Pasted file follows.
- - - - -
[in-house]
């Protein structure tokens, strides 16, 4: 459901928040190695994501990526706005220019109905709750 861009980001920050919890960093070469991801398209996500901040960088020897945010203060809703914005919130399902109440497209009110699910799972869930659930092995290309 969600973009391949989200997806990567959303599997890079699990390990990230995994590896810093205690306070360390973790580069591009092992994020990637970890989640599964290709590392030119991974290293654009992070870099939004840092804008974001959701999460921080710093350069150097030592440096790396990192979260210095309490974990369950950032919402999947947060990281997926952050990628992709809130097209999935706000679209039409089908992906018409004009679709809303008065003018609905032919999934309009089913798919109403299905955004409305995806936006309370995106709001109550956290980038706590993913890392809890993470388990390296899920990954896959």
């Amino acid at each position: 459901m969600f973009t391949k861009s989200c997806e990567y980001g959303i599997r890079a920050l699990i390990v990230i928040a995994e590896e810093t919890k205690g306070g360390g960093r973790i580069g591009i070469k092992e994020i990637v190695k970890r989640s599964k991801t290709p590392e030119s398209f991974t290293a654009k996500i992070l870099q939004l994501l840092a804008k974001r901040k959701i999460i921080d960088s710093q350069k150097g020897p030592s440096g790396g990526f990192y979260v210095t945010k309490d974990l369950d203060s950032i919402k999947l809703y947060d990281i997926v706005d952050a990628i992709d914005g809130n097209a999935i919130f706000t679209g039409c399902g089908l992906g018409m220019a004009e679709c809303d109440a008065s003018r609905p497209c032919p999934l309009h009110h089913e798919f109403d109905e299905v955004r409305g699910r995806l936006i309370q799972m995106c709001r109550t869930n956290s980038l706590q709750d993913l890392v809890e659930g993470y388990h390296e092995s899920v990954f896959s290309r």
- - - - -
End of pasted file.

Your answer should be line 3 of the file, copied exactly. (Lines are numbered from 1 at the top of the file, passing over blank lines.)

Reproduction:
């Amino acid at each position: 459901m969600f973009t391949k861009s989200c997806e990567y980001g959303i599997r890079a920050l699990i390990v990230i928040a995994e590896e810093t919890k205690g306070g360390g960093r973790i580069g591009i070469k092992e994020i990637v190695k970890r989640s599964k991801t290709p590392e030119s398209f991974t290293a654009k996500i992070l870099q939004l994501l840092a804008k974001r901040k959701i999460i921080d960088s710093q350069k150097g020897p030592s440096g790396g990526f990192y979260v210095t945010k309490d974990l369950d203060s950032i919402k999947l809703y947060d990281i997926v706005d952050a990628i992709d914005g809130n097209a999935i919130f706000t679209g039409c399902g089908l992906g018409m220019a004009e679709c809303d109440a008065s003018r609905p497209c032919p999934l309009h009110h089913e798919f109403d109905e299905v955004r409305g699910r995806l936006i309370q799972m995106c709001r109550t869930n956290s980038l706590q709750d993913l890392v809890e659930g993470y388990h390296e092995s899920v990954f896959s290309r």